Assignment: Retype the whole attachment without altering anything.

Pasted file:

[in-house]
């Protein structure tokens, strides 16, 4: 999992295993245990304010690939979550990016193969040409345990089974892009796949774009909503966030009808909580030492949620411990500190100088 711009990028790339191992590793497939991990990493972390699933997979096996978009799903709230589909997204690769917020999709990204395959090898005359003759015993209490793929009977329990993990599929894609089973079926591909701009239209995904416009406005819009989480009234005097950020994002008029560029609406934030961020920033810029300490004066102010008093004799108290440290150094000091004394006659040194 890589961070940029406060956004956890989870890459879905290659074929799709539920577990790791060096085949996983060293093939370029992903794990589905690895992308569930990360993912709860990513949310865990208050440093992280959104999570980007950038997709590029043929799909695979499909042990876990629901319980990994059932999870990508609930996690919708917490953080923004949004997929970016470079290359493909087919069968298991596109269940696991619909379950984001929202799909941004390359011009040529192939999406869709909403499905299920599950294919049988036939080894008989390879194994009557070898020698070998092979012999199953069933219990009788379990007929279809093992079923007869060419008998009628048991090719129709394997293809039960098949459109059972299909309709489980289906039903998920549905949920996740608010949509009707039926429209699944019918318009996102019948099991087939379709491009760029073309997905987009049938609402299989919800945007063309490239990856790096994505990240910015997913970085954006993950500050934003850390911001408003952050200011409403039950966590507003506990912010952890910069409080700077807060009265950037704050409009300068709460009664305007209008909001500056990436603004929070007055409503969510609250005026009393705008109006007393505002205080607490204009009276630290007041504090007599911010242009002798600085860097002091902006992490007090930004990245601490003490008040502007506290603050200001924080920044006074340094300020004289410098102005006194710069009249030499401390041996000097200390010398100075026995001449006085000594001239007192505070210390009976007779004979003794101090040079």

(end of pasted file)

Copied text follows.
[in-house]
């Protein structure tokens, strides 16, 4: 999992295993245990304010690939979550990016193969040409345990089974892009796949774009909503966030009808909580030492949620411990500190100088 711009990028790339191992590793497939991990990493972390699933997979096996978009799903709230589909997204690769917020999709990204395959090898005359003759015993209490793929009977329990993990599929894609089973079926591909701009239209995904416009406005819009989480009234005097950020994002008029560029609406934030961020920033810029300490004066102010008093004799108290440290150094000091004394006659040194 890589961070940029406060956004956890989870890459879905290659074929799709539920577990790791060096085949996983060293093939370029992903794990589905690895992308569930990360993912709860990513949310865990208050440093992280959104999570980007950038997709590029043929799909695979499909042990876990629901319980990994059932999870990508609930996690919708917490953080923004949004997929970016470079290359493909087919069968298991596109269940696991619909379950984001929202799909941004390359011009040529192939999406869709909403499905299920599950294919049988036939080894008989390879194994009557070898020698070998092979012999199953069933219990009788379990007929279809093992079923007869060419008998009628048991090719129709394997293809039960098949459109059972299909309709489980289906039903998920549905949920996740608010949509009707039926429209699944019918318009996102019948099991087939379709491009760029073309997905987009049938609402299989919800945007063309490239990856790096994505990240910015997913970085954006993950500050934003850390911001408003952050200011409403039950966590507003506990912010952890910069409080700077807060009265950037704050409009300068709460009664305007209008909001500056990436603004929070007055409503969510609250005026009393705008109006007393505002205080607490204009009276630290007041504090007599911010242009002798600085860097002091902006992490007090930004990245601490003490008040502007506290603050200001924080920044006074340094300020004289410098102005006194710069009249030499401390041996000097200390010398100075026995001449006085000594001239007192505070210390009976007779004979003794101090040079």